New School Cigars, Old School Blending

Times change, people change, processes change. 25 years ago we listened to music that was made using instruments. Today the tracks are made with computers and “artists” have to Google their own lyrics to see what they said. 35 years ago, skilled hands on the factory floor in Detroit made our cars, now they’re produced from a control room using remote controls and joysticks. Throughout the years, however; some traditions in production remain intact…namely that of premium cigar rolling and blending.

IMG_2221We hung out with Michael Herklots, Executive Director for Retail and Brand Development for Nat Sherman Cigars, at Belle Meade Premium Cigars in Nashville, TN for a special tasting and lesson on how they produce some of their most popular cigars. Breaking down the individual components of the Nat Sherman 1930 cigar, Herklots educated us on the timeless process of blending a balanced, premium cigar while walking us through cigar history one leaf at a time. It was explained that there are two primary ways to blend:

  1. Writing down what [ingredients] you want in the cigar, trying it and tweaking it.
  2. Testing and smoking the components individually, smoking them one-by-one and then together in combinations until they work in concert

Armed with 3 bags of Surullos (small, rough “cigars” made completely of one leaf: #1 was the binder, #2 and #3 were the fillers), we identified the body, flavors and strength each leaf on its own. After struggling through a few of them individually, we did our best Cheech and Chong impression by smoking several of them all at once, squeezing the ends together to prevent extra air from entering and tasting how they performed together.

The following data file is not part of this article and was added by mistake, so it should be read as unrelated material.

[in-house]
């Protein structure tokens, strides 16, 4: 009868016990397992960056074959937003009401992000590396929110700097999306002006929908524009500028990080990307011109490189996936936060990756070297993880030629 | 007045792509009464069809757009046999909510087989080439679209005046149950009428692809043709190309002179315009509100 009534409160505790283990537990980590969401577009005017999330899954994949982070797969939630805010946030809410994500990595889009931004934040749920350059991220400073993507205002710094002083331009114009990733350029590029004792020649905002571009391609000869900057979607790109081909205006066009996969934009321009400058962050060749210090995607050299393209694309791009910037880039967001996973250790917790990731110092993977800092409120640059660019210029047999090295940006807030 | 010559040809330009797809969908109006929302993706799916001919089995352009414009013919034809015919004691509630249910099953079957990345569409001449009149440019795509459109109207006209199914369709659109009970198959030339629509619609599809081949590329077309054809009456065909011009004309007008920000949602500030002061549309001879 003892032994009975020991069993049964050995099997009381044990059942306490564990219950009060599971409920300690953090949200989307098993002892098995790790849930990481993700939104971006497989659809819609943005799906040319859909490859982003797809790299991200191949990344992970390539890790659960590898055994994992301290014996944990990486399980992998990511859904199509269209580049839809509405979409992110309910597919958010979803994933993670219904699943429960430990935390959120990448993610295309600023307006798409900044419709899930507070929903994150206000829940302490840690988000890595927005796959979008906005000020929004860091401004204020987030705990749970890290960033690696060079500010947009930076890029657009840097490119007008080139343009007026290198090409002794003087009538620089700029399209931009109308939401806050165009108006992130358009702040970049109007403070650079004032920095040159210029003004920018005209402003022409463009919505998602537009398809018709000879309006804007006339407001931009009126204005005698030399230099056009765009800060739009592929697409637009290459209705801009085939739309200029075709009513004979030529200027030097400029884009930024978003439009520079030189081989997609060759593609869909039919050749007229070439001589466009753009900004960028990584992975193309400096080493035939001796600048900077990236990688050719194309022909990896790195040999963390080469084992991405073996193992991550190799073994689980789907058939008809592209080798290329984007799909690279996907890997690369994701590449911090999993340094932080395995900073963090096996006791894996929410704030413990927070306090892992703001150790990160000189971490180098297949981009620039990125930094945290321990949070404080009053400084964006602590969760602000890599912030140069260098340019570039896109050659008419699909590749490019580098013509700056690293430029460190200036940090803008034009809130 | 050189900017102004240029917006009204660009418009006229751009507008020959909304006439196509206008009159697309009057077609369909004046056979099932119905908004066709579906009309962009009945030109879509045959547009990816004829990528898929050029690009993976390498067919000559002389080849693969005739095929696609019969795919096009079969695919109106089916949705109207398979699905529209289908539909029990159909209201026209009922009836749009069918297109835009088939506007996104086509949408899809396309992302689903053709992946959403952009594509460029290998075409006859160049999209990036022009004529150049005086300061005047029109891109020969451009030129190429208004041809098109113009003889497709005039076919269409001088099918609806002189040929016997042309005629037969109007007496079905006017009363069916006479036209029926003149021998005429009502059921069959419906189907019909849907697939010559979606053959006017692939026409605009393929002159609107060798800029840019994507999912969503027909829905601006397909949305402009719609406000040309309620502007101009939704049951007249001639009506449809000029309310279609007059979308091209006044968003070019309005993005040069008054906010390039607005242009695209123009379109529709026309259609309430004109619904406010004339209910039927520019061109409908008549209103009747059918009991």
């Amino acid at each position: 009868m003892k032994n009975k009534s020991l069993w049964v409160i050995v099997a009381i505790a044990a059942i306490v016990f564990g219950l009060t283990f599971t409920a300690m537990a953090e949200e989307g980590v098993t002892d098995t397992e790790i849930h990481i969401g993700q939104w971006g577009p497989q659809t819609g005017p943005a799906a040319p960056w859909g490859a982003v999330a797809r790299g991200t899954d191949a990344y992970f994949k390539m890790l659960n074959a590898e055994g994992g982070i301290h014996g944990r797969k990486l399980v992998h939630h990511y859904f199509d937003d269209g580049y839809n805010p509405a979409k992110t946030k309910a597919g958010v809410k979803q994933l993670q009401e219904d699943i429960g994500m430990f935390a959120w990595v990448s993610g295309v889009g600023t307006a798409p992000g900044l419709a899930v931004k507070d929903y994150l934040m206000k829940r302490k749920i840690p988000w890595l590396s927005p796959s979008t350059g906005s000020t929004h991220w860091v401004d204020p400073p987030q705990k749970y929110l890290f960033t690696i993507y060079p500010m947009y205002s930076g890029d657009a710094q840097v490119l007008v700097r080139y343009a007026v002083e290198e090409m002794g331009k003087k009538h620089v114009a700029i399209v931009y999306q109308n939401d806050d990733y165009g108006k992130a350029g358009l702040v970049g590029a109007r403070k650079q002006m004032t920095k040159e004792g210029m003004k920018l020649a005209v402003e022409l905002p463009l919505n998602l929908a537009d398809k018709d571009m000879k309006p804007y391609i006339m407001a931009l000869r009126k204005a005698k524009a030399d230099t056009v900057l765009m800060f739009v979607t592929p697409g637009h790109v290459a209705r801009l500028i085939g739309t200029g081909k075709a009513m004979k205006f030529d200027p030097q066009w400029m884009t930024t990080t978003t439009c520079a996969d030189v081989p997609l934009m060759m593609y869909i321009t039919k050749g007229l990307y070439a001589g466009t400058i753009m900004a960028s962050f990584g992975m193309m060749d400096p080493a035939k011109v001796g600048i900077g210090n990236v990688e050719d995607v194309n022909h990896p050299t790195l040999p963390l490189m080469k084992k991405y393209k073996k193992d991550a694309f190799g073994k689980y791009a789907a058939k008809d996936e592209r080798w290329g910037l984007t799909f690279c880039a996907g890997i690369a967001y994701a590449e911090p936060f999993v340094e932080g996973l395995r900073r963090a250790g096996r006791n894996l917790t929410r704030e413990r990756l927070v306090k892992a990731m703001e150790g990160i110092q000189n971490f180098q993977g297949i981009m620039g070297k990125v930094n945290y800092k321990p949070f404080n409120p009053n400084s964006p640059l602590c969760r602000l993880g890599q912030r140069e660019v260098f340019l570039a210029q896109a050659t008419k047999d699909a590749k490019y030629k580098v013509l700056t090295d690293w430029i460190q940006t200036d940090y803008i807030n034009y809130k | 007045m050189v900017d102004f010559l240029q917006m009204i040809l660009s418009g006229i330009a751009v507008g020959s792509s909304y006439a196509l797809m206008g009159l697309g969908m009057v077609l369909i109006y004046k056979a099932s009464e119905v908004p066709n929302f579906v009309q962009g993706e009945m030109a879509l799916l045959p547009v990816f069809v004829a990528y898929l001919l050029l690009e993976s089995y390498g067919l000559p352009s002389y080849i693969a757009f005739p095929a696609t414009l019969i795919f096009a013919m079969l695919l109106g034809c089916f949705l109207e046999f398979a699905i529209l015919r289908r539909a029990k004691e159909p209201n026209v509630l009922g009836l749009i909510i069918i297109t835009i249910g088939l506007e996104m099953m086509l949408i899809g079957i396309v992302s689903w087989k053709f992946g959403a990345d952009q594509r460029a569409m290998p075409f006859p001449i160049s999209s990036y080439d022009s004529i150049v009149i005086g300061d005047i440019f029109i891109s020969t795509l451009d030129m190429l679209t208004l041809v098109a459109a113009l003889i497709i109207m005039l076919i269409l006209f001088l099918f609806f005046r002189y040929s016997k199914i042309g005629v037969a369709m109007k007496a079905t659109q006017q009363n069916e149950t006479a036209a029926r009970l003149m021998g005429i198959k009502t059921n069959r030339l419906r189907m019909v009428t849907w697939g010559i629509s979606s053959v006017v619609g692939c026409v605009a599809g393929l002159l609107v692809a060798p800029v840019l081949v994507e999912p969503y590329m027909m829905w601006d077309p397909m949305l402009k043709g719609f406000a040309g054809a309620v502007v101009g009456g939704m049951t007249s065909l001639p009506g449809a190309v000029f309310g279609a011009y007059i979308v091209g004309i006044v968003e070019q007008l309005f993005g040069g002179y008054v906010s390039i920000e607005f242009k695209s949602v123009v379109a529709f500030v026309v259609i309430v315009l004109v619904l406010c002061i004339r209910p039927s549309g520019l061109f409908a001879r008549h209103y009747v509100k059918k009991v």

IMG_2217By experiencing each leaf on its own, Herklots explained that this is the only way to truly know what is or isn’t working in a blend. By changing and tweaking the proportions of seco, ligero and volado in the fillers while experimenting with the binders and wrappers, blenders are able to determine which “recipe” is right for each vitola they produce. While the basic elements of the blend can be the same, there may be more or less of a certain type of tobacco in the cigar depending on the length and ring gauge, as those proportions determine the taste.

“Like chicken soup made from scratch, tasting the individual elements isn’t nearly as tasty as the end product that has had a chance to age, letting components marry” said Herklots. It’s this aging/marrying process during blending (from a few weeks to several months) that helps the manufacturer determine if certain ingredients need to be altered for body, balance, aroma, burn and strength before they are put into full production for consumers to enjoy.

There’s something to be said for a cigar manufacturer that is deliberate and intentional with what they are putting into their product. While shortcuts can be taken and corners can be cut to get something to the market, blenders that care about every element they are putting their name on will take their time, do it right and reach back to the traditional processes that have made cigars the artisan craft that we now know it to be. It’s important to know that blending cigars is not just about putting together a list of exotic tobaccos to use, but investing in every leaf and the process to ensure that consumers get the consistent taste and performance that they have come to know from their favorite brands year after year.

Special thanks to Belle Meade Premium Cigars for hosting the “Component Tasting” and allowing us to promote Cigar Rights of America.

8 thoughts on “New School Cigars, Old School Blending

  1. “The best work is not what is most difficult for you; it is what you do best.” -Jean-Paul Sartre
    As always…good work! Nik Nak


  2. Great article indeed. It demonstrates how being a blender is not something you do as a hobby. There is no such thing as organoleptic qualities of wrapper + binder + filler = total perceptions in the final cigar.


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